Kyle Busch

NASCAR driver Kyle Busch celebrates with his wife, Samantha, and son, Brexton, after winning Saturday’s NASCAR Xfinity Indiana 250 at the Indianapolis Motor Speedway.

SPEEDWAY, Ind. — Being the best at anything takes talent, hard work and a little more.

On Saturday afternoon at the Indianapolis Motor Speedway, Kyle Busch claimed his 96th Xfinity race victory by 0.132 seconds over Justin Allgaier, the defending champion of the event.

But, admittedly, Busch and his Toyota Supra needed a little help and it came from Jeb Burton’s Chevrolet on the race’s final restart on Lap 96.

“Anybody that was behind you, you had to rely on them,’’ Busch said. “You can’t win these races by yourself anymore. You have to rely on those around.

“Jeb did a really good job with the restart, coming up through the gears. He timed the push really well, and it helped us. It propelled us to the victory.’’

Allgaier, who is from Riverton, led three times for 24 laps but he was unable to get in front of Busch on the final restart.

“We just had a couple or restarts at the end that didn’t go our way,’’ Allgaier said, noting that he went from third to seventh on the restart with 16 laps remaining. He was able to work his way back up to fourth before the final caution came out.

In the final laps, Allgaier, driving a Chevrolet, was able to close up on the rear bumper of Busch, but he was never able to make a good enough run to get past Busch.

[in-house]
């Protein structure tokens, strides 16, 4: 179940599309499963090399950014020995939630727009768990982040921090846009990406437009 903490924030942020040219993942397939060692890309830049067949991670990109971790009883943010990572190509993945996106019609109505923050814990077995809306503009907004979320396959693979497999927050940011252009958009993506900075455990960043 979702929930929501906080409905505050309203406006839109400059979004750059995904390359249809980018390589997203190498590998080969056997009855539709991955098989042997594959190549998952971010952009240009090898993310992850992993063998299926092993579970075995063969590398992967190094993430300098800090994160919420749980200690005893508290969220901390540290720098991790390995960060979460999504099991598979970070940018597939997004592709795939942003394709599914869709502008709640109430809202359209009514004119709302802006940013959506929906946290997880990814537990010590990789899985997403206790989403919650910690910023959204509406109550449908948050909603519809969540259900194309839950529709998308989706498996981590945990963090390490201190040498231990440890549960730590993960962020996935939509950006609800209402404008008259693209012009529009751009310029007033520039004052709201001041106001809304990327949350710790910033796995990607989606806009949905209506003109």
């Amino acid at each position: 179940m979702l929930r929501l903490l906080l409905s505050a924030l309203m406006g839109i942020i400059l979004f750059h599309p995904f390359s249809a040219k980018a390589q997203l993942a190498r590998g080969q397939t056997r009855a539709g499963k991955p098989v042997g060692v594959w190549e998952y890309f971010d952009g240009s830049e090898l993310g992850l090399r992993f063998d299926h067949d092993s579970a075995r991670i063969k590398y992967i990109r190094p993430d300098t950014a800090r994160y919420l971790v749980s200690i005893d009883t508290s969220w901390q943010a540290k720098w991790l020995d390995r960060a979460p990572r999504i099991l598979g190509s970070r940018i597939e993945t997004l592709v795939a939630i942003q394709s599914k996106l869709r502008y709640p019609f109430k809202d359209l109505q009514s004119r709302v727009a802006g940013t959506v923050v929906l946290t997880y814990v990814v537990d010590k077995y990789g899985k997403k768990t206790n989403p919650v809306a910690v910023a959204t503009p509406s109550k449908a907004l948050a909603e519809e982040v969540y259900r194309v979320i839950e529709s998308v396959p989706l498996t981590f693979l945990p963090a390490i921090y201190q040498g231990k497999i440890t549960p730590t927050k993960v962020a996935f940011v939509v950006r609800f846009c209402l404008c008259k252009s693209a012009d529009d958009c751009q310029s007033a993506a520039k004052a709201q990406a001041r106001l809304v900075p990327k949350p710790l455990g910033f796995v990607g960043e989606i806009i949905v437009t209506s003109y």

“(Allgaier) behind me was definitely beating me in turns 1 and 2, no question,’’ Busch said. “But having that straightaway speed, as much as we did, the run that he would get just wasn’t enough.

“He never got close enough to make the move out to try and get by us. If he had two laps more, he probably would have gotten us.’’

Busch, who struggled with the handling of his car for most of the race, seemed like he was destined for just a top-five finish when John Hunter Nemechek brought out the race’s sixth caution flag. After another yellow for an incident between Brandon Jones and Austin Cindric, Busch found himself restarting in the third spot behind Christopher Bell and Tyler Reddick.

That’s when the Indiana 250 went sideways for Bell and Reddick, the two drivers spun out and crashed hard into the turn No. 2 wall, allowing Busch to take the lead and Allgaier to be second.

“I’m fine,” Bell said after he and Reddick were checked at the infield medical center and released. “Out of all the NASCAR crashes I’ve been in that definitely takes the cake. I don’t exactly know what happened, I guess both of us had our foots down going into 2.”

When the race restarted Busch chose the inside lane and Burton, driving the No. 8 Chevrolet for JR Motorsports, was close enough to the No. 18 Toyota to keep Busch in front and force Allgaier to spend the final four laps trying to chase. Noah Gragson, another teammate of Allgaier, finished third in the No. 9 Chevy, more than two seconds behind Busch. Burton was fourth.

“Kyle’s great, especially on restarts,” Allgaier said. “That’s what sets him apart.”

So instead of celebrating back-to-back wins at Indy, Allgaier settled for his fourth runner-up finish this season.

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